NHS trusts should consider using open source software as a way of saving money, ensuring control and stability, and enabling innovation; according to a session at EHI Live 2011.
The conference, which is being held at the NEC in Birmingham, heard from three speakers heavily involved in introducing open source to the NHS.
Malcolm Newbury, founder of Guildfoss Limited, said the use of open source software in the NHS could give trusts much more control and stability within the market.
He said the current reliance on proprietary software suppliers was making trusts vulnerable.
“If I was an NHS trust with a limited budget I would want to make sure that I had complete control over the costs involved," he said.
“If you are running a piece of software that is proprietary, it could be taken away tomorrow and killed as a product and force you into a migration pathway that wasn’t in your plan – and that could be quite costly."
EHI Live 2011 is running a skunkworks on open source software to share ideas and innovation.
Newbury said trusts across the country should look to set up similar local skunkworks to “take groups of people outside of their normal working foundations and empower them. All it needs is the willingness to create rather than to buy.”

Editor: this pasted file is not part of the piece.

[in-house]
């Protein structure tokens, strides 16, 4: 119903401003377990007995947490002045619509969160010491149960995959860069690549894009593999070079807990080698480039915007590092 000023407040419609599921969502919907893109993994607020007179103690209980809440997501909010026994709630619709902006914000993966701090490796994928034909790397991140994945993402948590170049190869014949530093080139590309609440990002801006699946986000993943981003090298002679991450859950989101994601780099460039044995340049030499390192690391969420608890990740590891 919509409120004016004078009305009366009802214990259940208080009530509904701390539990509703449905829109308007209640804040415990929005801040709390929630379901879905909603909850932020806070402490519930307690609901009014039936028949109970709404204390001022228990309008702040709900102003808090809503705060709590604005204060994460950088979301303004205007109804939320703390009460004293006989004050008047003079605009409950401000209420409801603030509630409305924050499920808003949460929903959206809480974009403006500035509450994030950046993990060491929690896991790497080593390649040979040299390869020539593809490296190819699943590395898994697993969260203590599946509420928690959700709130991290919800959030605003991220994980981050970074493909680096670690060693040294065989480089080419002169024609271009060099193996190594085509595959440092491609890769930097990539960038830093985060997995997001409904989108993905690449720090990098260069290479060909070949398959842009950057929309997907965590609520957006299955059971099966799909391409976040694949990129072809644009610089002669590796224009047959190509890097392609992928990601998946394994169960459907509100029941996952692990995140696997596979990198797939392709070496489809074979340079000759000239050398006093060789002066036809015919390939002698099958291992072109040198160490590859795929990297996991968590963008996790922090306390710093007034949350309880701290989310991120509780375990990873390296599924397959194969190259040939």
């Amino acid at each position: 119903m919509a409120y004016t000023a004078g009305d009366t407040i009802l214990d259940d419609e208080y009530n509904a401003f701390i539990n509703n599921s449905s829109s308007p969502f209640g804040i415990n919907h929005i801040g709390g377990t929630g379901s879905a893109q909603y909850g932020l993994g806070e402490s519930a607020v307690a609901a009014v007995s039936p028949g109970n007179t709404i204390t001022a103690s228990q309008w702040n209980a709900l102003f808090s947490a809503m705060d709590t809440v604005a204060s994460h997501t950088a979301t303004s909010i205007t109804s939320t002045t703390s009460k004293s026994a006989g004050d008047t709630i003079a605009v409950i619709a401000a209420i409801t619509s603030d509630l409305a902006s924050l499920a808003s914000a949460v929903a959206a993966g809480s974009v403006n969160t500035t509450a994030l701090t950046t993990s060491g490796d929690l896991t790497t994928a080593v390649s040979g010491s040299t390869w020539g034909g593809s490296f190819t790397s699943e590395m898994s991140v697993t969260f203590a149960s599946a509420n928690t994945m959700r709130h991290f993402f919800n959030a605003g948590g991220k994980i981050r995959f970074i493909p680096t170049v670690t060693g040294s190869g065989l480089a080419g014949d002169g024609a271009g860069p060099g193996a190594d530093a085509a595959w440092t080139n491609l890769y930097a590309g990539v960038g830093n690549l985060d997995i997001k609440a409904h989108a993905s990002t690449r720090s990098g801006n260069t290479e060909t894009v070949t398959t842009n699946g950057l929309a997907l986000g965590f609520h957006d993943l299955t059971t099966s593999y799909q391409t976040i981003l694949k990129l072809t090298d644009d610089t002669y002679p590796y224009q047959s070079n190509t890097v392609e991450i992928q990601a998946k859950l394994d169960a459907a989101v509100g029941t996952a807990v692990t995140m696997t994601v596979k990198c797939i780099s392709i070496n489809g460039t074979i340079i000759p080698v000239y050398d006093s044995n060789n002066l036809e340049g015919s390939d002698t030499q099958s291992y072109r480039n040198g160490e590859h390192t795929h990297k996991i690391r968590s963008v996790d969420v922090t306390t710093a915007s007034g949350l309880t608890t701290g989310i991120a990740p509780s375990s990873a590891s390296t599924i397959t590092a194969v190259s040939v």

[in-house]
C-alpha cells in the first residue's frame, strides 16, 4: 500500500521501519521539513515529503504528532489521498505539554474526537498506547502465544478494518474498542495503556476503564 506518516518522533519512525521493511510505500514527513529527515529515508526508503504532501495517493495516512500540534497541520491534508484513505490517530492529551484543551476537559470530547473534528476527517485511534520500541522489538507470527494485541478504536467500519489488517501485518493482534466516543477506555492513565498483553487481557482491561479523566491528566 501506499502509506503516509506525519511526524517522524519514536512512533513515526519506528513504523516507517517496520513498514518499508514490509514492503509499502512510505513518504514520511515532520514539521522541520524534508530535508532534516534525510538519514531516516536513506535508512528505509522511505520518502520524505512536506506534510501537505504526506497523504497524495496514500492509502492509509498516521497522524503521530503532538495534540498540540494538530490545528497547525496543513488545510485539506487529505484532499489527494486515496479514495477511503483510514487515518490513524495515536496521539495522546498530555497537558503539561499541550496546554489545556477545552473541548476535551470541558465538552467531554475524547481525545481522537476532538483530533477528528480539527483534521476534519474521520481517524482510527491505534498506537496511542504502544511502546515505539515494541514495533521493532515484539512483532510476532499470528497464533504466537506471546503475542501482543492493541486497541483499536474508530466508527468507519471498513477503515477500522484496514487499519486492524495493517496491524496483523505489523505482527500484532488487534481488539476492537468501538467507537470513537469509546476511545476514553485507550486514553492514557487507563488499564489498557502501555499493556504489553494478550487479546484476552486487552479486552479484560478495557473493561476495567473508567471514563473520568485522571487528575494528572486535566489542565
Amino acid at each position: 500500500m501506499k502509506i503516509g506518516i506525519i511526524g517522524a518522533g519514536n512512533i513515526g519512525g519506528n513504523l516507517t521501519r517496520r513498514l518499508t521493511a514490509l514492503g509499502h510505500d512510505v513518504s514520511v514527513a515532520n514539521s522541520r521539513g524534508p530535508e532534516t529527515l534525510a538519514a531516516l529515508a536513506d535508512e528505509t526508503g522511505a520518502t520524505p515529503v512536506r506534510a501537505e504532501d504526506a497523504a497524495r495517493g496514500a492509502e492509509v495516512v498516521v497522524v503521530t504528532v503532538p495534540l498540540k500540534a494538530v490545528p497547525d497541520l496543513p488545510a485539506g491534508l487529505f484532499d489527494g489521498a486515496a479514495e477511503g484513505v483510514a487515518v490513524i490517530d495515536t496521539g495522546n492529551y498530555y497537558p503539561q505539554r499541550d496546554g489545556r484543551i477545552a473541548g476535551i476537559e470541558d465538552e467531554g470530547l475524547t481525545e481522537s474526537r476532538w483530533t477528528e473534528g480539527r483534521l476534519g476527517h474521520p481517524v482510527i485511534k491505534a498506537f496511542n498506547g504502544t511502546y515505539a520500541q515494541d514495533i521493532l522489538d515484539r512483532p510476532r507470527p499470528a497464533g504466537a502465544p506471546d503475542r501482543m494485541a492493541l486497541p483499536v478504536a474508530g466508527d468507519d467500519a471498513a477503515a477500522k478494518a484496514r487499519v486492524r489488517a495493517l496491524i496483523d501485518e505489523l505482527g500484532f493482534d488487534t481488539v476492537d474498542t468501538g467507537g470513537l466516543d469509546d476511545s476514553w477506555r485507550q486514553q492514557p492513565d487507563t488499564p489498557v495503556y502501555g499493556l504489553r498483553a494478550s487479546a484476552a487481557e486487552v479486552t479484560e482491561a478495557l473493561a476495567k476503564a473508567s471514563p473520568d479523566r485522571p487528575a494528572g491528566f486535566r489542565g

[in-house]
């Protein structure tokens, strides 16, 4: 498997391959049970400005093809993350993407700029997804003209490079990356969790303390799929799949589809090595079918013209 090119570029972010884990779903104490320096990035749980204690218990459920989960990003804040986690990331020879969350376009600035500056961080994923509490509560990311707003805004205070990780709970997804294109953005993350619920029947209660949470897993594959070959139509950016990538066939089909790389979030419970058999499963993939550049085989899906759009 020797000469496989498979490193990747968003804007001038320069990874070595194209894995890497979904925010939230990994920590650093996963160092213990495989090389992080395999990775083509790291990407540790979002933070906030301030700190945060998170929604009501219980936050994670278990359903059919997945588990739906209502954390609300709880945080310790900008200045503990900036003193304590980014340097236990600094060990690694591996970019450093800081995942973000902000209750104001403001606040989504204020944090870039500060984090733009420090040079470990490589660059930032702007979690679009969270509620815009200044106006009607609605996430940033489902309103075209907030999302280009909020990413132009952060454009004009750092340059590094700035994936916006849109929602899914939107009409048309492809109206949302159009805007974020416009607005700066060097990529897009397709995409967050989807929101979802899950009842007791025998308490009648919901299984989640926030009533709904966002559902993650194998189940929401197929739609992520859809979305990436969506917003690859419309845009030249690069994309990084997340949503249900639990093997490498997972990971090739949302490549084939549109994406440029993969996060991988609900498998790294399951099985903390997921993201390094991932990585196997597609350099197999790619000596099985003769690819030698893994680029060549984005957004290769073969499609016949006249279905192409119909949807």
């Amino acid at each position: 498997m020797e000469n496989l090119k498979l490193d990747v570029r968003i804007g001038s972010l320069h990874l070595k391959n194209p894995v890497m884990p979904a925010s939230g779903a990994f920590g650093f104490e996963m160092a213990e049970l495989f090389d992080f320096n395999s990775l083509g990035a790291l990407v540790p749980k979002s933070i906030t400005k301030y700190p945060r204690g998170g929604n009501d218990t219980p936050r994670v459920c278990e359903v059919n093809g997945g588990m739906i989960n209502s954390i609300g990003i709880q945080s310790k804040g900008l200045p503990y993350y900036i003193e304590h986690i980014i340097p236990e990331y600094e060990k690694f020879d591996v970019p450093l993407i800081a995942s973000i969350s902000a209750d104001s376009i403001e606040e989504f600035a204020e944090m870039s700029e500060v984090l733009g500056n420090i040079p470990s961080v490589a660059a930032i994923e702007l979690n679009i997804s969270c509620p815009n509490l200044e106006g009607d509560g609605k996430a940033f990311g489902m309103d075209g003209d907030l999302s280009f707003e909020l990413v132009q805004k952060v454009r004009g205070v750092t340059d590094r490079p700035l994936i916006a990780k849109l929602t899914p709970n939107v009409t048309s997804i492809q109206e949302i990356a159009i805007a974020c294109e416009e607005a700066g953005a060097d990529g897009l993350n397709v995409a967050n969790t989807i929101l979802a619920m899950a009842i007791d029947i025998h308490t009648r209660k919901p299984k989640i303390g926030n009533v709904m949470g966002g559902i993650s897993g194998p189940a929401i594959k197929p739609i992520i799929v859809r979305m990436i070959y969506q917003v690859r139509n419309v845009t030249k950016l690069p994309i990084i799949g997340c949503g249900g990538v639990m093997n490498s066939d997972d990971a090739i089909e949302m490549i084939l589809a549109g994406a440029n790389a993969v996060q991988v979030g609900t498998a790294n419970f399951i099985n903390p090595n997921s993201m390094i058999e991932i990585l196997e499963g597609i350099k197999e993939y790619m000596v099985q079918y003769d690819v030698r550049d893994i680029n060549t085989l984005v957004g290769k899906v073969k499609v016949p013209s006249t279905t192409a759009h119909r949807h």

Tony Shannon, the clinical lead for informatics at Leeds Teaching Hospitals NHS Trust, shared his trust’s experience of building its own clinical portal and offering it as open source software.
“It’s not pretty,” he confessed. “You might say that the code isn’t great, but it is out there.”
The portal is currently running in the trust’s emergency department, and the trust was looking to roll it out to other specialities.
He said the driver for using open source was to enable innovators at the forefront of healthcare IT.
“The issue is there is currently, in healthcare, a disconnect between those who are trying to innovate at the forefront, and the National and International standards bodies that are out there.”
The Cabinet Office’s lead on open source, Qamar Yunus, said the government’s dedication to introducing open source software to departments in its ICT strategy, published in March, was to ensure taxpayers’ money was spent in the most effective way possible.
“We are not doing this so proprietary providers bring their prices down, because that would only be temporary, but it’s only open source that offers true value for money over the total cost of ownership.”
He said the ‘myth’ that open source was less secure then proprietary had been dispelled, and every government department was now mandated to look at both proprietary and open source software.
© 2011 EHealth Media.
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